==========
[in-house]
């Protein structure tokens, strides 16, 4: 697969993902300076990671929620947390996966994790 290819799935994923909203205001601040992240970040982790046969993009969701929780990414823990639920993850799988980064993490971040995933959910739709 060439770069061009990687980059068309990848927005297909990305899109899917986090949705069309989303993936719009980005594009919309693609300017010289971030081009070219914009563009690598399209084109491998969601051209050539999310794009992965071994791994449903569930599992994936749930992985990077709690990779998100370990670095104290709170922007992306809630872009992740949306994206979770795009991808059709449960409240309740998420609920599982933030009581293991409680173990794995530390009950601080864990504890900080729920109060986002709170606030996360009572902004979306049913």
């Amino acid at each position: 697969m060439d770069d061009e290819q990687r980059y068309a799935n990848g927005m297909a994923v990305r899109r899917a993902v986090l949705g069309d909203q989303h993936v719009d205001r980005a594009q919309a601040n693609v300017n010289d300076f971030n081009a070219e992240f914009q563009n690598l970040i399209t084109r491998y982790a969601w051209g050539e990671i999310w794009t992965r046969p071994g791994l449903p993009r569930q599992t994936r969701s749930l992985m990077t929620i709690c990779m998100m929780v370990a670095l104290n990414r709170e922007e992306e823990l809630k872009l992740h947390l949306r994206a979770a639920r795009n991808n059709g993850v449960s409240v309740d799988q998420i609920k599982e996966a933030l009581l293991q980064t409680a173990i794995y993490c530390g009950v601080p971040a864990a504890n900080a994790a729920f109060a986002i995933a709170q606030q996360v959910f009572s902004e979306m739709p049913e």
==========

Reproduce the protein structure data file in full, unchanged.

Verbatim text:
[in-house]
């Protein structure tokens, strides 16, 4: 697969993902300076990671929620947390996966994790 290819799935994923909203205001601040992240970040982790046969993009969701929780990414823990639920993850799988980064993490971040995933959910739709 060439770069061009990687980059068309990848927005297909990305899109899917986090949705069309989303993936719009980005594009919309693609300017010289971030081009070219914009563009690598399209084109491998969601051209050539999310794009992965071994791994449903569930599992994936749930992985990077709690990779998100370990670095104290709170922007992306809630872009992740949306994206979770795009991808059709449960409240309740998420609920599982933030009581293991409680173990794995530390009950601080864990504890900080729920109060986002709170606030996360009572902004979306049913």
């Amino acid at each position: 697969m060439d770069d061009e290819q990687r980059y068309a799935n990848g927005m297909a994923v990305r899109r899917a993902v986090l949705g069309d909203q989303h993936v719009d205001r980005a594009q919309a601040n693609v300017n010289d300076f971030n081009a070219e992240f914009q563009n690598l970040i399209t084109r491998y982790a969601w051209g050539e990671i999310w794009t992965r046969p071994g791994l449903p993009r569930q599992t994936r969701s749930l992985m990077t929620i709690c990779m998100m929780v370990a670095l104290n990414r709170e922007e992306e823990l809630k872009l992740h947390l949306r994206a979770a639920r795009n991808n059709g993850v449960s409240v309740d799988q998420i609920k599982e996966a933030l009581l293991q980064t409680a173990i794995y993490c530390g009950v601080p971040a864990a504890n900080a994790a729920f109060a986002i995933a709170q606030q996360v959910f009572s902004e979306m739709p049913e």